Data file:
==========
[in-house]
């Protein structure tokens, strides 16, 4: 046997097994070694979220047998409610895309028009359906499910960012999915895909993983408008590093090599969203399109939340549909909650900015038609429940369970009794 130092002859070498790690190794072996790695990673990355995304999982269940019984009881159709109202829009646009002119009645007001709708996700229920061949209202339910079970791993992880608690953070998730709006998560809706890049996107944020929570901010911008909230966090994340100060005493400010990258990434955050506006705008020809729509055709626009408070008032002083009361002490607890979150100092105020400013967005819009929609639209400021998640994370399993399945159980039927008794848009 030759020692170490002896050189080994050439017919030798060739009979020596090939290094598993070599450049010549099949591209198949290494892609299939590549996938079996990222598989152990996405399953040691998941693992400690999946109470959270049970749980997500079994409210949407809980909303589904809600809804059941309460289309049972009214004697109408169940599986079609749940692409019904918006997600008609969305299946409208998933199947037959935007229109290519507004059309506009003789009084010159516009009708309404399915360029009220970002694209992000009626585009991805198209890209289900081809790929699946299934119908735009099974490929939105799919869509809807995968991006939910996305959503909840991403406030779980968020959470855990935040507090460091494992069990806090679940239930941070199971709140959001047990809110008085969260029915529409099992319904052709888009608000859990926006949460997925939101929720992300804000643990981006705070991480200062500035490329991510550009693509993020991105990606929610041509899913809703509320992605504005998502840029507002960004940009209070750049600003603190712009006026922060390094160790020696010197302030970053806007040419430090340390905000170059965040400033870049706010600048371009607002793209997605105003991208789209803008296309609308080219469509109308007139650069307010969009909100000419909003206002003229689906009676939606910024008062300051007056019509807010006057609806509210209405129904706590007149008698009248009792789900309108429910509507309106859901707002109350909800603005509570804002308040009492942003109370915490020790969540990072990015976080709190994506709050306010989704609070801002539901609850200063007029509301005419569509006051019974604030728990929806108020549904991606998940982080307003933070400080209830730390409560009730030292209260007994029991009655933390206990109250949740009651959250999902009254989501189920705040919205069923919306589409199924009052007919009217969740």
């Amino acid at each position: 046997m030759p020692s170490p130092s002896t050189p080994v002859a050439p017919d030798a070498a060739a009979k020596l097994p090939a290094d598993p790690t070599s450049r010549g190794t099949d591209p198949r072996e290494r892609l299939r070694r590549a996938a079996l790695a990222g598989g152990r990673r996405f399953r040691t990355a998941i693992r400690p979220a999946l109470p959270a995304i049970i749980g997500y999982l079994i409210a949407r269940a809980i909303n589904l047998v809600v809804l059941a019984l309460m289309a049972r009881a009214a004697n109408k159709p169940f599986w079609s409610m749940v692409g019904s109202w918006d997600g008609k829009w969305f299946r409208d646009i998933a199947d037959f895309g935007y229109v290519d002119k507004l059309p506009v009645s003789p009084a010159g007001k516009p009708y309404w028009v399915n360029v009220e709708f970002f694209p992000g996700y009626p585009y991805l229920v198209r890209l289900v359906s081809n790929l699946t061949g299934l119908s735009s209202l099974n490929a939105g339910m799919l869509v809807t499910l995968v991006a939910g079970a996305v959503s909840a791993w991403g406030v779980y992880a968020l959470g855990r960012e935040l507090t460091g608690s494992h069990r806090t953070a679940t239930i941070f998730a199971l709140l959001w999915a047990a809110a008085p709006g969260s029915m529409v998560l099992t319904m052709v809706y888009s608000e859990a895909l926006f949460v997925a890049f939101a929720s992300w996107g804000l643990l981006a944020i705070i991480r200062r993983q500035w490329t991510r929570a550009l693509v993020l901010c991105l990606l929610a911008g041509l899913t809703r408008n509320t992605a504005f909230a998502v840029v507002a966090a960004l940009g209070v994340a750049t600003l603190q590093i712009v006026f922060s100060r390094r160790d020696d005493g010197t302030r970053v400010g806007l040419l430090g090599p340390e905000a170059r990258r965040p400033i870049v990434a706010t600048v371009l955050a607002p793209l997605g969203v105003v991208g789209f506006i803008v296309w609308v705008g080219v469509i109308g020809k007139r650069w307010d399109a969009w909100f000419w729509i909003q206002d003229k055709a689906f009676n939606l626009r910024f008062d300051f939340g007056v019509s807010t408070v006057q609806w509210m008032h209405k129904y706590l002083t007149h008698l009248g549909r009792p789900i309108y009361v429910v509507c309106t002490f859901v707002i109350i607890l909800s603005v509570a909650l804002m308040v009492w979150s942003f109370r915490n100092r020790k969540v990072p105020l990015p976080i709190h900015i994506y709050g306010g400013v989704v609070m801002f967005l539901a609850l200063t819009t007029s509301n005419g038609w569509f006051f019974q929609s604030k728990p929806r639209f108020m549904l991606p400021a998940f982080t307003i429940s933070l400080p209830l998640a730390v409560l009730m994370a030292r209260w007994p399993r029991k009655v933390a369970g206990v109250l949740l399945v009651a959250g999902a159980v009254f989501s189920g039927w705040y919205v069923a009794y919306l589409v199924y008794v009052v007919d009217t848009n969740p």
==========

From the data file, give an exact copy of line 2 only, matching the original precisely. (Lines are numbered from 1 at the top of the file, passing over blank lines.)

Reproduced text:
């Protein structure tokens, strides 16, 4: 046997097994070694979220047998409610895309028009359906499910960012999915895909993983408008590093090599969203399109939340549909909650900015038609429940369970009794 130092002859070498790690190794072996790695990673990355995304999982269940019984009881159709109202829009646009002119009645007001709708996700229920061949209202339910079970791993992880608690953070998730709006998560809706890049996107944020929570901010911008909230966090994340100060005493400010990258990434955050506006705008020809729509055709626009408070008032002083009361002490607890979150100092105020400013967005819009929609639209400021998640994370399993399945159980039927008794848009 030759020692170490002896050189080994050439017919030798060739009979020596090939290094598993070599450049010549099949591209198949290494892609299939590549996938079996990222598989152990996405399953040691998941693992400690999946109470959270049970749980997500079994409210949407809980909303589904809600809804059941309460289309049972009214004697109408169940599986079609749940692409019904918006997600008609969305299946409208998933199947037959935007229109290519507004059309506009003789009084010159516009009708309404399915360029009220970002694209992000009626585009991805198209890209289900081809790929699946299934119908735009099974490929939105799919869509809807995968991006939910996305959503909840991403406030779980968020959470855990935040507090460091494992069990806090679940239930941070199971709140959001047990809110008085969260029915529409099992319904052709888009608000859990926006949460997925939101929720992300804000643990981006705070991480200062500035490329991510550009693509993020991105990606929610041509899913809703509320992605504005998502840029507002960004940009209070750049600003603190712009006026922060390094160790020696010197302030970053806007040419430090340390905000170059965040400033870049706010600048371009607002793209997605105003991208789209803008296309609308080219469509109308007139650069307010969009909100000419909003206002003229689906009676939606910024008062300051007056019509807010006057609806509210209405129904706590007149008698009248009792789900309108429910509507309106859901707002109350909800603005509570804002308040009492942003109370915490020790969540990072990015976080709190994506709050306010989704609070801002539901609850200063007029509301005419569509006051019974604030728990929806108020549904991606998940982080307003933070400080209830730390409560009730030292209260007994029991009655933390206990109250949740009651959250999902009254989501189920705040919205069923919306589409199924009052007919009217969740």